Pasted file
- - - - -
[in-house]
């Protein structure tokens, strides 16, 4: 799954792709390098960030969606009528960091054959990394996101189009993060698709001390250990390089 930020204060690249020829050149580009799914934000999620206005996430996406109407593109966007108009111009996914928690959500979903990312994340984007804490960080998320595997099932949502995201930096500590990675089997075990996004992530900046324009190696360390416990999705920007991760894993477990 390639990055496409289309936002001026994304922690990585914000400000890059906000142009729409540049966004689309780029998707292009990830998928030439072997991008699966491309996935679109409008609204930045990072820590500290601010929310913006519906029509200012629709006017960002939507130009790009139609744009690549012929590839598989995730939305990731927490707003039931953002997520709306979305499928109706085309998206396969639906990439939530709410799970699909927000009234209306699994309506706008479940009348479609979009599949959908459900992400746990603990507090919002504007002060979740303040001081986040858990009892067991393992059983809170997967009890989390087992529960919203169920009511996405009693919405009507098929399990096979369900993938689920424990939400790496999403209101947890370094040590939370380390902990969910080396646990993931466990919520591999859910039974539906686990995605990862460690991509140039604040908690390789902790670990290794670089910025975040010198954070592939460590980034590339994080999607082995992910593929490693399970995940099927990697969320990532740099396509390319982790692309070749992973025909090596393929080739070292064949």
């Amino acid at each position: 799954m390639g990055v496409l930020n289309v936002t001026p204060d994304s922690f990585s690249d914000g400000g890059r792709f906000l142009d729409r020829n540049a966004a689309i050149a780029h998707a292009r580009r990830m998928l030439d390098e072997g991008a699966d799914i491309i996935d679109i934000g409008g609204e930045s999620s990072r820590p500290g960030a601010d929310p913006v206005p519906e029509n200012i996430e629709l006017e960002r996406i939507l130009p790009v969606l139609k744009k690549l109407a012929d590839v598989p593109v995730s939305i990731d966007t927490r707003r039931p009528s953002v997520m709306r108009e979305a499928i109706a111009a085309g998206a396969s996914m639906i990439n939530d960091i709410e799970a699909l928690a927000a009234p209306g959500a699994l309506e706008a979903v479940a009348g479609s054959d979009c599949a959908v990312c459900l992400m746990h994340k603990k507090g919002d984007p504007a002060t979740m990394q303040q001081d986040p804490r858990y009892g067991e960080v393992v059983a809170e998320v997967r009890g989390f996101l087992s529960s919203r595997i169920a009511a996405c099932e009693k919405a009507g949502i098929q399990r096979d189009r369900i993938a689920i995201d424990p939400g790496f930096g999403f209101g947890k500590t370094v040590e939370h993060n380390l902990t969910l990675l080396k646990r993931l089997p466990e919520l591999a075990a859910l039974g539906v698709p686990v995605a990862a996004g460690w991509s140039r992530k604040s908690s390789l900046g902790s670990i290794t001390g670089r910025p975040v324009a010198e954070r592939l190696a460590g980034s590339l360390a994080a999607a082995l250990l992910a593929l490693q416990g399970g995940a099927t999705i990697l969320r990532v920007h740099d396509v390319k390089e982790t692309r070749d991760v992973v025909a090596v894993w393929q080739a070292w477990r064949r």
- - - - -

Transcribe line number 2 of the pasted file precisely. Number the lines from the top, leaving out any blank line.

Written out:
């Protein structure tokens, strides 16, 4: 799954792709390098960030969606009528960091054959990394996101189009993060698709001390250990390089 930020204060690249020829050149580009799914934000999620206005996430996406109407593109966007108009111009996914928690959500979903990312994340984007804490960080998320595997099932949502995201930096500590990675089997075990996004992530900046324009190696360390416990999705920007991760894993477990 390639990055496409289309936002001026994304922690990585914000400000890059906000142009729409540049966004689309780029998707292009990830998928030439072997991008699966491309996935679109409008609204930045990072820590500290601010929310913006519906029509200012629709006017960002939507130009790009139609744009690549012929590839598989995730939305990731927490707003039931953002997520709306979305499928109706085309998206396969639906990439939530709410799970699909927000009234209306699994309506706008479940009348479609979009599949959908459900992400746990603990507090919002504007002060979740303040001081986040858990009892067991393992059983809170997967009890989390087992529960919203169920009511996405009693919405009507098929399990096979369900993938689920424990939400790496999403209101947890370094040590939370380390902990969910080396646990993931466990919520591999859910039974539906686990995605990862460690991509140039604040908690390789902790670990290794670089910025975040010198954070592939460590980034590339994080999607082995992910593929490693399970995940099927990697969320990532740099396509390319982790692309070749992973025909090596393929080739070292064949």